Cardiovascular disease is the leading men’s health threat with heart disease and stroke topping the list of the first and second leading causes of death worldwide. By integrating acupuncture and Oriental medicine into your heart healthy lifestyle, you can dramatically reduce your risk of cardiovascular disease.

Taking small steps to improve your health can reduce your risk for cardiovascular disease by as much as eighty percent. Steps to prevention include managing high blood pressure, quitting smoking, maintaining a healthy weight, reducing stress and improved sleep – all of which can be helped with acupuncture.

Acupuncture has been found to be particularly helpful in lowering blood pressure. By applying acupuncture needles at specific sites along the wrist, inside the forearm or in the leg, researchers have been able to stimulate the release of opioids, which decreases the heart’s activity and its need for oxygen. This, in turn, lowers blood pressure.

Lung Cancer

Lung cancer is the leading cancer killer in men. Tobacco smoke causes ninety percent of all lung cancers. If you are ready to quit smoking, acupuncture can help.

Acupuncture has shown to be an effective treatment for smoking. Acupuncture treatments for addiction and smoking cessation focus on jitters, cravings, irritability, and restlessness; symptoms that people commonly complain about when they quit. It also aids in relaxation and detoxification.

In one study on substance addiction, a team from Yale University successfully used auricular (ear) acupuncture to treat cocaine addiction. Results showed that fifty-five percent of participants tested free of cocaine during the last week of treatment, compared to twenty-four percent and nine percent in the two control groups. Those who completed acupuncture treatment also had longer periods of sustained abstinence compared to participants in the control groups.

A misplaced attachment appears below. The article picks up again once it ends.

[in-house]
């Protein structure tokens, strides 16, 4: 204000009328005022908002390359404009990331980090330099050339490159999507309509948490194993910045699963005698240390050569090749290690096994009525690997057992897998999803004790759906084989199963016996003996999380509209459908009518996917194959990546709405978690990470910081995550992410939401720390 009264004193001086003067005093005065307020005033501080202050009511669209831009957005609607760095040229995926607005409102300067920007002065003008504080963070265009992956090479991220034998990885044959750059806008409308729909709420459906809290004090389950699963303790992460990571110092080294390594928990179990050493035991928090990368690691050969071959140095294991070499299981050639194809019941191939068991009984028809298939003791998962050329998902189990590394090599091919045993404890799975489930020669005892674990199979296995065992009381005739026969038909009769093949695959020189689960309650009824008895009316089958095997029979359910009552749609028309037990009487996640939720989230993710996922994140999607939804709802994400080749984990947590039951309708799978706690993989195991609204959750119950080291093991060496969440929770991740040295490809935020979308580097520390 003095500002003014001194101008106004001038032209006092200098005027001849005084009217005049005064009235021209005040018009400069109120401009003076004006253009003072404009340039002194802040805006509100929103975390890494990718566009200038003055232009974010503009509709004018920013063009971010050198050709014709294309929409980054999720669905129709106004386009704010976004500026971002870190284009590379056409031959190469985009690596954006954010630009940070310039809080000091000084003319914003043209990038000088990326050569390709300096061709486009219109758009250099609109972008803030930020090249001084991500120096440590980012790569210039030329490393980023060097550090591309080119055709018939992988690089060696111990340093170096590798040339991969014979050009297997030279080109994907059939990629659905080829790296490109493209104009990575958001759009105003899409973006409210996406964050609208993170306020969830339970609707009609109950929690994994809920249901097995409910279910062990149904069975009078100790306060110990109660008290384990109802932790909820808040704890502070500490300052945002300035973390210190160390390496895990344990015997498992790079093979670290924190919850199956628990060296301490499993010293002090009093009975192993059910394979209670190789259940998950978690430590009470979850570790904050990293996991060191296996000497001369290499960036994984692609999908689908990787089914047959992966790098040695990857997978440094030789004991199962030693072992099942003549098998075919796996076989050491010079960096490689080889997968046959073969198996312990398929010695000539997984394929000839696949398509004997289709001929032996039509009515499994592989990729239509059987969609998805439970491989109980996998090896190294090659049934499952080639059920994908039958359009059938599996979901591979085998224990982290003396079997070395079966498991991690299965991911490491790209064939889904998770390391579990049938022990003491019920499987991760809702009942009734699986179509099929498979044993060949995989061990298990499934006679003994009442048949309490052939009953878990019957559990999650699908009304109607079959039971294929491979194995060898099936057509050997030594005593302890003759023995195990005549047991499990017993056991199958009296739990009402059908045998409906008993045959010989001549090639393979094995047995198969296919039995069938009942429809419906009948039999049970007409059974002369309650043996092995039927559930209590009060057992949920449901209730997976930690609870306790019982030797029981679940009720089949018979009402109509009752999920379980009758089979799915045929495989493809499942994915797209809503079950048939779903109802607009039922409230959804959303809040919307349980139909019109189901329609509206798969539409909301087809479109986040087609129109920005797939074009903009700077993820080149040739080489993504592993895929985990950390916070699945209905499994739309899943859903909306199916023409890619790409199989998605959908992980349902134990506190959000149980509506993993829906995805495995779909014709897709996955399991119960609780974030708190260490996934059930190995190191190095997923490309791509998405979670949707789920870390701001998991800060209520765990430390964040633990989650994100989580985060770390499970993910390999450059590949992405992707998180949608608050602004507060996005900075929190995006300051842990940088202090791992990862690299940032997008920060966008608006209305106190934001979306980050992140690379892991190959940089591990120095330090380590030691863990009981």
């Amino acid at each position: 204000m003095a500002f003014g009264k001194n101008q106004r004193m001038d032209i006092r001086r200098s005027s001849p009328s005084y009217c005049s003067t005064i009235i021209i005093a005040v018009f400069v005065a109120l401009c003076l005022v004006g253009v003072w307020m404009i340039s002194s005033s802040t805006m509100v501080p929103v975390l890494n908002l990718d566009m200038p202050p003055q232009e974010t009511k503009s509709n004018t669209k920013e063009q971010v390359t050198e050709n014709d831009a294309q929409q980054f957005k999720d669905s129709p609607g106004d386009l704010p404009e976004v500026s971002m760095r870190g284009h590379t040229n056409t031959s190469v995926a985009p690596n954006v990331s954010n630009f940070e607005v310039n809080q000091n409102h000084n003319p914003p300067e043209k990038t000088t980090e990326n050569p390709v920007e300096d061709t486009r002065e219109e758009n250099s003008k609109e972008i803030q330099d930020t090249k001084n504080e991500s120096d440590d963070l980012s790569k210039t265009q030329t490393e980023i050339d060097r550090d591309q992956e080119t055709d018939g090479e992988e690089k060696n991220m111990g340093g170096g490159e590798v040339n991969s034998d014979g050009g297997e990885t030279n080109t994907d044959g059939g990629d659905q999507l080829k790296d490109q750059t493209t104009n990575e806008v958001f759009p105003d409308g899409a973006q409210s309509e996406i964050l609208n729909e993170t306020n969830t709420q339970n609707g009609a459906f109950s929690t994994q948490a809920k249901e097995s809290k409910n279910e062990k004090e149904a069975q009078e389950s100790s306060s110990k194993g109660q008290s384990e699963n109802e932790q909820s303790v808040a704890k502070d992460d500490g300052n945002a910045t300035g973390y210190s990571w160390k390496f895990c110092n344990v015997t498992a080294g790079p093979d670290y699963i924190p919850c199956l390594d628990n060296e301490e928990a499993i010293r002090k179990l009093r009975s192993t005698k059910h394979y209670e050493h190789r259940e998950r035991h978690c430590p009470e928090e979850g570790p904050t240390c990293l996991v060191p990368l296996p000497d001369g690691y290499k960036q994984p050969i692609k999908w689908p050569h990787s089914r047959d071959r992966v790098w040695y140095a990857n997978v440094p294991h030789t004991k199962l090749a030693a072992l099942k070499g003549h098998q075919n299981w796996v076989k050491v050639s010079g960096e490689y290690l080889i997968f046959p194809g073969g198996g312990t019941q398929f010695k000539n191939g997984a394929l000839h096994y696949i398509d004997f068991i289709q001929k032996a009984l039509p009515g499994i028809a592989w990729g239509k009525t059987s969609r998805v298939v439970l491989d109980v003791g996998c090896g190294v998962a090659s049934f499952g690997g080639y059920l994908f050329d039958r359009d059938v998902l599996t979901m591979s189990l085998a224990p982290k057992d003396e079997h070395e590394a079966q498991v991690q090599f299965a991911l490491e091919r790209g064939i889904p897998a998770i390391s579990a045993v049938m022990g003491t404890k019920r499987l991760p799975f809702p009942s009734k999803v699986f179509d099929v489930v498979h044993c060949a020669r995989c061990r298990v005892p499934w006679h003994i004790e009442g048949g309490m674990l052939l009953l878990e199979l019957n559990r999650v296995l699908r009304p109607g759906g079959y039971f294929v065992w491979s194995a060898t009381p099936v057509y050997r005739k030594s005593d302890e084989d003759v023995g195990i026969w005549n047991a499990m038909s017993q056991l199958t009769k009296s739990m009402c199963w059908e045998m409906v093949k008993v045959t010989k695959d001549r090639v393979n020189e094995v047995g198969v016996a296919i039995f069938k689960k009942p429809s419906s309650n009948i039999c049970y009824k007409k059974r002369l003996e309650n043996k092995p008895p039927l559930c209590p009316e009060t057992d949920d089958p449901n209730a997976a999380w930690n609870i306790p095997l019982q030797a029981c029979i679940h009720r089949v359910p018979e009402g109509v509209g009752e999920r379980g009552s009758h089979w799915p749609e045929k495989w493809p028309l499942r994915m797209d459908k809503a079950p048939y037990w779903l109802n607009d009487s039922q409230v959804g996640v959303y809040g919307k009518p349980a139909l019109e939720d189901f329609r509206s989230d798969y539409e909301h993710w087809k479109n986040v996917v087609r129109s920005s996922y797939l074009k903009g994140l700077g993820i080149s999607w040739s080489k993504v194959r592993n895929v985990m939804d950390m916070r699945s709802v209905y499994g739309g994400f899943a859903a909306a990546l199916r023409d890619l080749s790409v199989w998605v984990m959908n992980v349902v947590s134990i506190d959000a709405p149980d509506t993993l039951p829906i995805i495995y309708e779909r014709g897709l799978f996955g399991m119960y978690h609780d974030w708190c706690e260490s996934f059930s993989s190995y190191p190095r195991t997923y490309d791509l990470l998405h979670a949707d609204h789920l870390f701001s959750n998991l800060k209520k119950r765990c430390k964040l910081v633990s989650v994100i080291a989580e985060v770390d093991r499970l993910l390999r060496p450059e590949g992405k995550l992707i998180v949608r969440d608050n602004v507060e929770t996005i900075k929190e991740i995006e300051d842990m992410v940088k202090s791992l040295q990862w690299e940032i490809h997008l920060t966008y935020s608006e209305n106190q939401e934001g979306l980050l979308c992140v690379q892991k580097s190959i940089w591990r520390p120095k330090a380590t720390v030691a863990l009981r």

Prostate Health

The prostate is prone to enlargement and inflammation as men age, affecting about half of men in their sixties and up to ninety percent of men as they approach their seventies and eighties. If left untreated, benign prostate gland enlargement, which presents with symptoms such as frequent nighttime urination, painful urination, and difficult urination, can lead to more serious conditions such as prostate cancer, urinary tract infections, bladder or kidney damage, bladder stones, and incontinence.

Acupuncture and Oriental medicine can be used to treat prostate problems to relieve the urinary symptoms and prevent the more serious conditions from occurring. The few studies completed on acupuncture and prostatitis show positive results with participants noticing an marked improvement in their quality of life, decrease in urinary difficulties, and an increase in urinary function.

Depression and Mental Health

Suicide is the eighth leading cause of death among all men; for young men it’s higher. While experts previously thought depression affected far more women than men, it is now believed that that men’s tendency to hide depressed feelings and not seek professional help has skewed the numbers.

When suffering from depression, brain chemicals and stress hormones are out of balance. Sleep, appetite, and energy level are all disturbed. Acupuncture and Oriental medicine can alleviate symptoms associated with depression and mental health issues by helping to rebalance the body’s internal environment.

The growing body of research supporting the positive effects of acupuncture on depression, anxiety, insomnia, and chronic pain syndrome is so strong that the military now uses acupuncture to treat troops with post-traumatic stress disorder (PTSD) and combat stress syndrome.

Sexual Health

While sexual health concerns may not be life threatening, they can still signal significant health problems. Two-thirds of men older than seventy and up to thirty-nine percent of forty year old men report having problems with their sexual health.

Acupuncture and Oriental medicine are well known for improving men’s sexual performance; in fact, there have been medical textbooks devoted to the subject. Chinese Emperors took their sexual health quite seriously and would consult with a team of physicians if they experienced any difficulties in the bedroom.

Acupuncture can be used to treat premature ejaculation, low sperm count, diminished sperm motility, erectile dysfunction, male climacteric (menopause) and increase libido.